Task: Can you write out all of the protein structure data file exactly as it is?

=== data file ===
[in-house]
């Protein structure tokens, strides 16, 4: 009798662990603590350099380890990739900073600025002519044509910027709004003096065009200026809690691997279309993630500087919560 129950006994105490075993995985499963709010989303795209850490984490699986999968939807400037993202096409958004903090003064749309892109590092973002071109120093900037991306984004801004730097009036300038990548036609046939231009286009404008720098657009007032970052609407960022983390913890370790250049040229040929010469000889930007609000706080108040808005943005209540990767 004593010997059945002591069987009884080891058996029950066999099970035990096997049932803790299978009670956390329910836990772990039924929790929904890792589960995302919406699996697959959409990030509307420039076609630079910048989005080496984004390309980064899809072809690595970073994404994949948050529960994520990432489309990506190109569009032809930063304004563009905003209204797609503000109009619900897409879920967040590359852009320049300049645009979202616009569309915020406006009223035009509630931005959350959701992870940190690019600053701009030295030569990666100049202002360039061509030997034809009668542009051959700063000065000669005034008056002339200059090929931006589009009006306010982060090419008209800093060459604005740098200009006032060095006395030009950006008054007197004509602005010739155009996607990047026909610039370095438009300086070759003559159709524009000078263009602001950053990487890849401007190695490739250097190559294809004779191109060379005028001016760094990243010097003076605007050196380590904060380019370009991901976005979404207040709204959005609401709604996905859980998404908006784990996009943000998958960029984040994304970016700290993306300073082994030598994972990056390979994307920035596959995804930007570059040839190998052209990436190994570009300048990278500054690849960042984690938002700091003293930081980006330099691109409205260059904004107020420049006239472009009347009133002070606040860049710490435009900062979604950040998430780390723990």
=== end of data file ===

[in-house]
């Protein structure tokens, strides 16, 4: 009798662990603590350099380890990739900073600025002519044509910027709004003096065009200026809690691997279309993630500087919560 129950006994105490075993995985499963709010989303795209850490984490699986999968939807400037993202096409958004903090003064749309892109590092973002071109120093900037991306984004801004730097009036300038990548036609046939231009286009404008720098657009007032970052609407960022983390913890370790250049040229040929010469000889930007609000706080108040808005943005209540990767 004593010997059945002591069987009884080891058996029950066999099970035990096997049932803790299978009670956390329910836990772990039924929790929904890792589960995302919406699996697959959409990030509307420039076609630079910048989005080496984004390309980064899809072809690595970073994404994949948050529960994520990432489309990506190109569009032809930063304004563009905003209204797609503000109009619900897409879920967040590359852009320049300049645009979202616009569309915020406006009223035009509630931005959350959701992870940190690019600053701009030295030569990666100049202002360039061509030997034809009668542009051959700063000065000669005034008056002339200059090929931006589009009006306010982060090419008209800093060459604005740098200009006032060095006395030009950006008054007197004509602005010739155009996607990047026909610039370095438009300086070759003559159709524009000078263009602001950053990487890849401007190695490739250097190559294809004779191109060379005028001016760094990243010097003076605007050196380590904060380019370009991901976005979404207040709204959005609401709604996905859980998404908006784990996009943000998958960029984040994304970016700290993306300073082994030598994972990056390979994307920035596959995804930007570059040839190998052209990436190994570009300048990278500054690849960042984690938002700091003293930081980006330099691109409205260059904004107020420049006239472009009347009133002070606040860049710490435009900062979604950040998430780390723990």